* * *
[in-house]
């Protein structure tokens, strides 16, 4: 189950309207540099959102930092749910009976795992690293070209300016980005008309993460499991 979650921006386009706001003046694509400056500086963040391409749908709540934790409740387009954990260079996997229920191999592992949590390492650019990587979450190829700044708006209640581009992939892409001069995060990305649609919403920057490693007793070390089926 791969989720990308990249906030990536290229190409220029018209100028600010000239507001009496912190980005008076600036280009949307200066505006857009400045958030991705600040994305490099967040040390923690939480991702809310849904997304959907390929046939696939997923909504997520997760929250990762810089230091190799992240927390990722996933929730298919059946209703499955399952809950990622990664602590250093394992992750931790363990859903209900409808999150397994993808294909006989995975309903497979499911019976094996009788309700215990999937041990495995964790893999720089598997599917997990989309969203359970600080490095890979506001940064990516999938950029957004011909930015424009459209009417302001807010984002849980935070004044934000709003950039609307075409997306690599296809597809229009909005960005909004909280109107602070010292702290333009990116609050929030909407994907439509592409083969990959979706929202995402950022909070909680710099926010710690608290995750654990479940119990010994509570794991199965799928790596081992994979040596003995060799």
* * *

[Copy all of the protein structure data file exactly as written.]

[in-house]
């Protein structure tokens, strides 16, 4: 189950309207540099959102930092749910009976795992690293070209300016980005008309993460499991 979650921006386009706001003046694509400056500086963040391409749908709540934790409740387009954990260079996997229920191999592992949590390492650019990587979450190829700044708006209640581009992939892409001069995060990305649609919403920057490693007793070390089926 791969989720990308990249906030990536290229190409220029018209100028600010000239507001009496912190980005008076600036280009949307200066505006857009400045958030991705600040994305490099967040040390923690939480991702809310849904997304959907390929046939696939997923909504997520997760929250990762810089230091190799992240927390990722996933929730298919059946209703499955399952809950990622990664602590250093394992992750931790363990859903209900409808999150397994993808294909006989995975309903497979499911019976094996009788309700215990999937041990495995964790893999720089598997599917997990989309969203359970600080490095890979506001940064990516999938950029957004011909930015424009459209009417302001807010984002849980935070004044934000709003950039609307075409997306690599296809597809229009909005960005909004909280109107602070010292702290333009990116609050929030909407994907439509592409083969990959979706929202995402950022909070909680710099926010710690608290995750654990479940119990010994509570794991199965799928790596081992994979040596003995060799």